8. At the request of members, the Administration agreed to advise in writing the justifications for charging Government rent at 3% of the rateable value on leases for special purposes which had been granted on concessionary terms, and whether this represented a change in the existing policy.

Clause 6(7)

9. Members noted the Administration’s intention to amend the wording of clause 6(7) to the effect that clause 6(7) should apply even if a tenancy agreement contained a general prohibition against the setting off of monies owed against the rent payable under the agreement.

Assessment of rateable values for and charging of rates on unoccupied land

10. Regarding the reasons for assessing rateable values to leases which were exempted from assessment to rates, the Administration’s representatives said that a rateable value was required for the purpose of charging Government rent. Section 7(2) of the Rating Ordinance, Cap. 116, did not preclude the Administration from assessing rateable values to such leases. All tenements had rateable values. A tenement had a "rateable value" irrespective of whether or not rates were assessed or paid, or whether the tenement was vacant or occupied.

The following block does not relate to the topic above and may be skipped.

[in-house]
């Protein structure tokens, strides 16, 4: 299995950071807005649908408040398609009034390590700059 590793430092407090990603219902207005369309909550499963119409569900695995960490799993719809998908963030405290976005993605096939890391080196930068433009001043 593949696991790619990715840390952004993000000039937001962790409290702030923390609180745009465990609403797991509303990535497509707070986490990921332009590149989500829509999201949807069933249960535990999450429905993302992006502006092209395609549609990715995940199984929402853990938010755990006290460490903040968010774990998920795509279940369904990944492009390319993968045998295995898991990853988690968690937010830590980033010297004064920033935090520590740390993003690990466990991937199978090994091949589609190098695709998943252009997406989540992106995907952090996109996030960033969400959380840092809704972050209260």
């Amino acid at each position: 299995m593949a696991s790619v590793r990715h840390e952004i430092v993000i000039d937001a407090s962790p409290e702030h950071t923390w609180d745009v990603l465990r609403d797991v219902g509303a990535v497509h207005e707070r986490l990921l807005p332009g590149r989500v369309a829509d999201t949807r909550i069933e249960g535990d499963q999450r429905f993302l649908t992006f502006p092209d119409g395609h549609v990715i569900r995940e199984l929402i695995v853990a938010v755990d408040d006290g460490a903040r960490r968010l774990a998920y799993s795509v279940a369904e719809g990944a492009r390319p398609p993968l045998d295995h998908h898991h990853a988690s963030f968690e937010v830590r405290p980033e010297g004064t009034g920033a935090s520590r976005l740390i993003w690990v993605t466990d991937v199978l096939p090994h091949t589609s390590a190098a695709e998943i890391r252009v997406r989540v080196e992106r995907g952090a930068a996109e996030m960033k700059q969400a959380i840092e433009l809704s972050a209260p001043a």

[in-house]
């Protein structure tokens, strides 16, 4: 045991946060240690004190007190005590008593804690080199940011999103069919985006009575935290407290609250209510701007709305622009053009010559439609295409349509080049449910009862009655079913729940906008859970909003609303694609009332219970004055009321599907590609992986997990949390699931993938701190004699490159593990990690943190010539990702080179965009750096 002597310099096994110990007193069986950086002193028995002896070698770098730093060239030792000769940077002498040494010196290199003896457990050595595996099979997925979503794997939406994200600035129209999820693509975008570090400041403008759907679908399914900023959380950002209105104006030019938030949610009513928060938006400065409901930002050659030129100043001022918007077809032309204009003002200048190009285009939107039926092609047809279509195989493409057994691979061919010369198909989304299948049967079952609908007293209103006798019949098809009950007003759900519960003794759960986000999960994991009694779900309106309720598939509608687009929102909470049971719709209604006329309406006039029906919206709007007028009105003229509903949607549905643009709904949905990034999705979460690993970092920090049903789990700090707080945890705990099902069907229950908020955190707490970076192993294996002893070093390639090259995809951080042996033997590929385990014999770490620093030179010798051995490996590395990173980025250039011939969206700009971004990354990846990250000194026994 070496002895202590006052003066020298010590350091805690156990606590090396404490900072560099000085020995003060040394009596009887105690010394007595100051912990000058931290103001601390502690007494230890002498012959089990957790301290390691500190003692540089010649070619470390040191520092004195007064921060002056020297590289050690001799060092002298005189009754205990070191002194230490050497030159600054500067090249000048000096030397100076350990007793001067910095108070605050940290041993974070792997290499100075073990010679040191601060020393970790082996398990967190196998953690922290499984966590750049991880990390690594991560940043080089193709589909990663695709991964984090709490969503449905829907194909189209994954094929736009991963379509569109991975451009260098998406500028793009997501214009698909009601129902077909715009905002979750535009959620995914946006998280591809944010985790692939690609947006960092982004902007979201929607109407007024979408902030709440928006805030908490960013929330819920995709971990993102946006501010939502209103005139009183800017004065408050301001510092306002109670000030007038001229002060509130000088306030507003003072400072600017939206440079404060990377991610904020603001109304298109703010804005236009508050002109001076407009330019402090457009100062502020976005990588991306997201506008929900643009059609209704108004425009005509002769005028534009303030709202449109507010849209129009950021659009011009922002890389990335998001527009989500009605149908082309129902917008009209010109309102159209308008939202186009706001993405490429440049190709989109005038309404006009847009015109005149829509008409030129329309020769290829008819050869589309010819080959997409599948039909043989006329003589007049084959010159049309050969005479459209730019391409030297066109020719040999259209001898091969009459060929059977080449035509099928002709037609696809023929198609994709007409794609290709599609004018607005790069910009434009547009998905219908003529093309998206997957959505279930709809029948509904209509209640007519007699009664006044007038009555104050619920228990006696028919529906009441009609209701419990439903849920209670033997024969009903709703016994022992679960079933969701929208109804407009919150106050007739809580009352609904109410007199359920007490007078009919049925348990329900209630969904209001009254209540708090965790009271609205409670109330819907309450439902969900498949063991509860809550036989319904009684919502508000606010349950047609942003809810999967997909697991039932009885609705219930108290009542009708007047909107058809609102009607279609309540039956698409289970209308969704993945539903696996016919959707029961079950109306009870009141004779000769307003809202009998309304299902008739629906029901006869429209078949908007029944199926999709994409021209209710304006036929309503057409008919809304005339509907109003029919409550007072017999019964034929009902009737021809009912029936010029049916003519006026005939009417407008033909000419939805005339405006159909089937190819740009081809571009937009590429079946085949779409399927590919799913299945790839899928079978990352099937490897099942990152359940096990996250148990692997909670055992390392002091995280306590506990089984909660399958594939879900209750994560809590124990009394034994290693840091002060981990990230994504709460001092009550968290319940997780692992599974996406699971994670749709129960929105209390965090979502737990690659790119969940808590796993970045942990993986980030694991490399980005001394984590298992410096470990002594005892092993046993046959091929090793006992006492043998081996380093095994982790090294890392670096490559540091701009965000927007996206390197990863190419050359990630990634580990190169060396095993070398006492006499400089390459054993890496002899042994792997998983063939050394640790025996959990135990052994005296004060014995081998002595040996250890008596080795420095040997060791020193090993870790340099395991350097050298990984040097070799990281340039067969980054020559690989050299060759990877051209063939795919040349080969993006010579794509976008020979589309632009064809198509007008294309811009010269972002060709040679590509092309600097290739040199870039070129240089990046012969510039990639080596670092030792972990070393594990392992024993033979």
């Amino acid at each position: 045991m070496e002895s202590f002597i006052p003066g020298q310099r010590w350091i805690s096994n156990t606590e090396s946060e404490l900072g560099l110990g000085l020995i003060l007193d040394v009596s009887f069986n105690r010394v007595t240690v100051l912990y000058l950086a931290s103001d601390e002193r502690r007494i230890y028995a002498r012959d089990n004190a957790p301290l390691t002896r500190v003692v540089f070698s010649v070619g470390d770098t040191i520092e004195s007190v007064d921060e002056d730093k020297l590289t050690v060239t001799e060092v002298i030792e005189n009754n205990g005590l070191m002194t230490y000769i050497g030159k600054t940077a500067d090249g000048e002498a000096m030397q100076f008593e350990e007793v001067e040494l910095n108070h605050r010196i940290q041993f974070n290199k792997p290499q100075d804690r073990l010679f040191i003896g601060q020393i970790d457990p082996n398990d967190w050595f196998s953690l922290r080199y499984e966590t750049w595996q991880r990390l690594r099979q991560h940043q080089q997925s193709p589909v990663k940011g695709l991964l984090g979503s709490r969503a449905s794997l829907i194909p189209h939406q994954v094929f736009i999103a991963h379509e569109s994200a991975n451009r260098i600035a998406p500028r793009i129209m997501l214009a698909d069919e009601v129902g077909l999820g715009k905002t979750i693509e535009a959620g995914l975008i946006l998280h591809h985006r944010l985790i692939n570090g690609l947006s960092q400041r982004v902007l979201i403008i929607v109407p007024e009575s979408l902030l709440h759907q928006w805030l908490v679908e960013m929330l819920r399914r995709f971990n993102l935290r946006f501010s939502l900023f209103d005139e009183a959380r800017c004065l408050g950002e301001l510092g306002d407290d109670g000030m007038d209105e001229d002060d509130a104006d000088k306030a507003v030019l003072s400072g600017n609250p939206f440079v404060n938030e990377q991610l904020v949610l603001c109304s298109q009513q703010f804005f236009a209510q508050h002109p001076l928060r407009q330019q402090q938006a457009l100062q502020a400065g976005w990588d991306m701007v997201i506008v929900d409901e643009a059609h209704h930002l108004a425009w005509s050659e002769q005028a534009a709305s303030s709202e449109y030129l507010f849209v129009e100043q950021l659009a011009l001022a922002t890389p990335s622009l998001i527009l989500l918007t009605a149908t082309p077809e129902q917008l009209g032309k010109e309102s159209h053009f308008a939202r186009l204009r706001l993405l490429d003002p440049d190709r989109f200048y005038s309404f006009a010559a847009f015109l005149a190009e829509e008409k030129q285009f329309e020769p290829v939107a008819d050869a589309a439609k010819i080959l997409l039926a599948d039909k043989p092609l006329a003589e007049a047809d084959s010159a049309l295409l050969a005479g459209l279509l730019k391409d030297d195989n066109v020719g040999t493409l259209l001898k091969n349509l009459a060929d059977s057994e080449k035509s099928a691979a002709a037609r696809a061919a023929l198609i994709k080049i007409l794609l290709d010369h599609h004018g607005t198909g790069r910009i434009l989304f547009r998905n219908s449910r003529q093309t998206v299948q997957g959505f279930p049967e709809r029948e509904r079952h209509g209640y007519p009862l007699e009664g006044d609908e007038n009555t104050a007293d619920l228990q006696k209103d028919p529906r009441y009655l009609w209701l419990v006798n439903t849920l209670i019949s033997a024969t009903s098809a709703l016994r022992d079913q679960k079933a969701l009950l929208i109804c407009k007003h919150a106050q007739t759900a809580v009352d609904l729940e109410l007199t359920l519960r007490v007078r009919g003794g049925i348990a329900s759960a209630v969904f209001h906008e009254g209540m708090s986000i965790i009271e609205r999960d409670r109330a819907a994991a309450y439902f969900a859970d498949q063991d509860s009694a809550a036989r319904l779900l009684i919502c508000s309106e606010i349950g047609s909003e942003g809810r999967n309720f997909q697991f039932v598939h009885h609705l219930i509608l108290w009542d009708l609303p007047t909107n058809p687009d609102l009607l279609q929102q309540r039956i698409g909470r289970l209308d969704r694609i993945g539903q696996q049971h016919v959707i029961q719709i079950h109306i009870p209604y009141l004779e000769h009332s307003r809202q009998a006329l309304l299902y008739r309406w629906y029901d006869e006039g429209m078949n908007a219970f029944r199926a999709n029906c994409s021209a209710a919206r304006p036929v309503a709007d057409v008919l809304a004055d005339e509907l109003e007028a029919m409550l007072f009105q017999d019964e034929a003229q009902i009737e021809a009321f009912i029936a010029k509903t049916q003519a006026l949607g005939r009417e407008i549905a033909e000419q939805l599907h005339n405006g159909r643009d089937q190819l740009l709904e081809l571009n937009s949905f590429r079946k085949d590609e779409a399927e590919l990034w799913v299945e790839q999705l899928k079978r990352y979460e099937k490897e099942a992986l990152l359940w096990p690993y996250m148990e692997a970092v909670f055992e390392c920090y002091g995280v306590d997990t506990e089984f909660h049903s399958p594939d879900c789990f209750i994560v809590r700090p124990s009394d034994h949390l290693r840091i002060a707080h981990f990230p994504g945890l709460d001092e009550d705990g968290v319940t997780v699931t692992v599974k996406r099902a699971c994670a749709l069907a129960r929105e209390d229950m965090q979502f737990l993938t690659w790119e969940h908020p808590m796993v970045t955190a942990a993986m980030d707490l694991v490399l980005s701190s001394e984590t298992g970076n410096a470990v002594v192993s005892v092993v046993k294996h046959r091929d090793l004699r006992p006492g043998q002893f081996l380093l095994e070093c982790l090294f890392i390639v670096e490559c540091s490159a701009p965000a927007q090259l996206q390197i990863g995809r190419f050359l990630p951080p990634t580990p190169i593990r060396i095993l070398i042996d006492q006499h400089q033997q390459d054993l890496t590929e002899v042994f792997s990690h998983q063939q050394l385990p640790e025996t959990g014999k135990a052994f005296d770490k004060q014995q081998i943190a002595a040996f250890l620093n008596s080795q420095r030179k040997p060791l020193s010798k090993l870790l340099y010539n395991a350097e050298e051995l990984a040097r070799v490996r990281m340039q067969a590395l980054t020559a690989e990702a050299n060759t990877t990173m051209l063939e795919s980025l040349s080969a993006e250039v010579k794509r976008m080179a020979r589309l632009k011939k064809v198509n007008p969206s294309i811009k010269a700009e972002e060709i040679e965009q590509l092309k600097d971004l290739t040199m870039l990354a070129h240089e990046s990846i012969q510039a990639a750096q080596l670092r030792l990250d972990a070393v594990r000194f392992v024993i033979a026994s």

11. Members expressed doubts on the Administration’s interpretation given that there was no case law about the assessment of rateable values for and charging of rates on unoccupied land. DCS responded that the absence of case law indicated that no one had thought it worth challenging the Administration’s interpretation of section 7(2) of the Rating Ordinance in the courts.